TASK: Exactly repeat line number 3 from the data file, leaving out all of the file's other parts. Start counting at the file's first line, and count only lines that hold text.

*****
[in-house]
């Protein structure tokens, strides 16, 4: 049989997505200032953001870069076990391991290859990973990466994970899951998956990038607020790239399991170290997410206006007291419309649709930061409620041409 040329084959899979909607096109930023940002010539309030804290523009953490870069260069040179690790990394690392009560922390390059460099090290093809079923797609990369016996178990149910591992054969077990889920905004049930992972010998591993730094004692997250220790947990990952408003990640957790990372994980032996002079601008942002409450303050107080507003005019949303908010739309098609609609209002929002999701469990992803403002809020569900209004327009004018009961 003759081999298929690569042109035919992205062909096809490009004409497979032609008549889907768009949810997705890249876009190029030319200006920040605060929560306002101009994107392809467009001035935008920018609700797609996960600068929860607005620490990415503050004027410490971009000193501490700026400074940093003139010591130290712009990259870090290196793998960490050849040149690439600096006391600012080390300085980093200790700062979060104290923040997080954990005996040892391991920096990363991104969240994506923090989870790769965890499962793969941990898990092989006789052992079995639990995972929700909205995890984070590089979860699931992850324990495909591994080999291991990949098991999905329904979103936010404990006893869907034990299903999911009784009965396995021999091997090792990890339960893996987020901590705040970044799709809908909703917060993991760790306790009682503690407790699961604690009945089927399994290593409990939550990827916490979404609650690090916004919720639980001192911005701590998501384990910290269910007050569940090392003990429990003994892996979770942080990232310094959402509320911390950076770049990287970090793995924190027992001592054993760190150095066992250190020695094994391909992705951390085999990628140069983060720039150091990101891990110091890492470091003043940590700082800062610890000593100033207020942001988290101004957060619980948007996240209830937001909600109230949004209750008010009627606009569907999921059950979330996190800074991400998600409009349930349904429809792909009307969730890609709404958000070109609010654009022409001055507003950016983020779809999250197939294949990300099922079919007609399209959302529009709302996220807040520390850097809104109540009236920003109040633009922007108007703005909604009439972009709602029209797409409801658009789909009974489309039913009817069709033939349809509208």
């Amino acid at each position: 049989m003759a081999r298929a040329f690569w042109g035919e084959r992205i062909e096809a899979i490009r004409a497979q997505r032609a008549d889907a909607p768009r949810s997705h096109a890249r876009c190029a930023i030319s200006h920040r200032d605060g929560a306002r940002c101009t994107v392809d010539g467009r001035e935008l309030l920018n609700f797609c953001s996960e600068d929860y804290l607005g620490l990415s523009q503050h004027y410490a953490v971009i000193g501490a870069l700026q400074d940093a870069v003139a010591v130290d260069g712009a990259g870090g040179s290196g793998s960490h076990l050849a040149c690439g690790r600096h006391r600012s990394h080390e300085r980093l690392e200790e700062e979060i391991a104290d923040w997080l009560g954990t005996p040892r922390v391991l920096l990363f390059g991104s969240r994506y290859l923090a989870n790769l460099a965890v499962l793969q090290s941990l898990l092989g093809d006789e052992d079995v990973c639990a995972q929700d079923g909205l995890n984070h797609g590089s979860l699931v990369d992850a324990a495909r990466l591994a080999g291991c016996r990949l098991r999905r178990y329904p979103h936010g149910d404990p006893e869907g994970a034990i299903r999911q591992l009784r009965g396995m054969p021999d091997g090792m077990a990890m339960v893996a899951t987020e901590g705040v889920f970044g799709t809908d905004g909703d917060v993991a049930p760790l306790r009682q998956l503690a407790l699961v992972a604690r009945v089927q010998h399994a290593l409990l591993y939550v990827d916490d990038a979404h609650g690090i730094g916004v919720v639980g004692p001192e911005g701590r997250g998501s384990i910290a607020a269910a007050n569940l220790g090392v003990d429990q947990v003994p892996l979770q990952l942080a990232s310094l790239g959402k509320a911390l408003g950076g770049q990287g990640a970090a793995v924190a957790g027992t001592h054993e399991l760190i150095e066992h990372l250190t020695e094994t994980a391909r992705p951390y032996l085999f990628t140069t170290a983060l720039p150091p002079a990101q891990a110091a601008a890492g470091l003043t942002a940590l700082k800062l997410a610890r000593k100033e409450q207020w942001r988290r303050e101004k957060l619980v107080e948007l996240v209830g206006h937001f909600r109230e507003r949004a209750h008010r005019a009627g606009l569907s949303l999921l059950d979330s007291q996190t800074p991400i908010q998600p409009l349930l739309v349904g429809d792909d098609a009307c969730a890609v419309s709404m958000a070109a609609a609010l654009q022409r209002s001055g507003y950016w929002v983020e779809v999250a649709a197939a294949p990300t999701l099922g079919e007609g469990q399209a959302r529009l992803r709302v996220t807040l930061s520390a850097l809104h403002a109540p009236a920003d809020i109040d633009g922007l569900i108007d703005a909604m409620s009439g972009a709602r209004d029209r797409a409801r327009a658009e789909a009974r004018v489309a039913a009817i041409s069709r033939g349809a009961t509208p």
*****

């Amino acid at each position: 049989m003759a081999r298929a040329f690569w042109g035919e084959r992205i062909e096809a899979i490009r004409a497979q997505r032609a008549d889907a909607p768009r949810s997705h096109a890249r876009c190029a930023i030319s200006h920040r200032d605060g929560a306002r940002c101009t994107v392809d010539g467009r001035e935008l309030l920018n609700f797609c953001s996960e600068d929860y804290l607005g620490l990415s523009q503050h004027y410490a953490v971009i000193g501490a870069l700026q400074d940093a870069v003139a010591v130290d260069g712009a990259g870090g040179s290196g793998s960490h076990l050849a040149c690439g690790r600096h006391r600012s990394h080390e300085r980093l690392e200790e700062e979060i391991a104290d923040w997080l009560g954990t005996p040892r922390v391991l920096l990363f390059g991104s969240r994506y290859l923090a989870n790769l460099a965890v499962l793969q090290s941990l898990l092989g093809d006789e052992d079995v990973c639990a995972q929700d079923g909205l995890n984070h797609g590089s979860l699931v990369d992850a324990a495909r990466l591994a080999g291991c016996r990949l098991r999905r178990y329904p979103h936010g149910d404990p006893e869907g994970a034990i299903r999911q591992l009784r009965g396995m054969p021999d091997g090792m077990a990890m339960v893996a899951t987020e901590g705040v889920f970044g799709t809908d905004g909703d917060v993991a049930p760790l306790r009682q998956l503690a407790l699961v992972a604690r009945v089927q010998h399994a290593l409990l591993y939550v990827d916490d990038a979404h609650g690090i730094g916004v919720v639980g004692p001192e911005g701590r997250g998501s384990i910290a607020a269910a007050n569940l220790g090392v003990d429990q947990v003994p892996l979770q990952l942080a990232s310094l790239g959402k509320a911390l408003g950076g770049q990287g990640a970090a793995v924190a957790g027992t001592h054993e399991l760190i150095e066992h990372l250190t020695e094994t994980a391909r992705p951390y032996l085999f990628t140069t170290a983060l720039p150091p002079a990101q891990a110091a601008a890492g470091l003043t942002a940590l700082k800062l997410a610890r000593k100033e409450q207020w942001r988290r303050e101004k957060l619980v107080e948007l996240v209830g206006h937001f909600r109230e507003r949004a209750h008010r005019a009627g606009l569907s949303l999921l059950d979330s007291q996190t800074p991400i908010q998600p409009l349930l739309v349904g429809d792909d098609a009307c969730a890609v419309s709404m958000a070109a609609a609010l654009q022409r209002s001055g507003y950016w929002v983020e779809v999250a649709a197939a294949p990300t999701l099922g079919e007609g469990q399209a959302r529009l992803r709302v996220t807040l930061s520390a850097l809104h403002a109540p009236a920003d809020i109040d633009g922007l569900i108007d703005a909604m409620s009439g972009a709602r209004d029209r797409a409801r327009a658009e789909a009974r004018v489309a039913a009817i041409s069709r033939g349809a009961t509208p």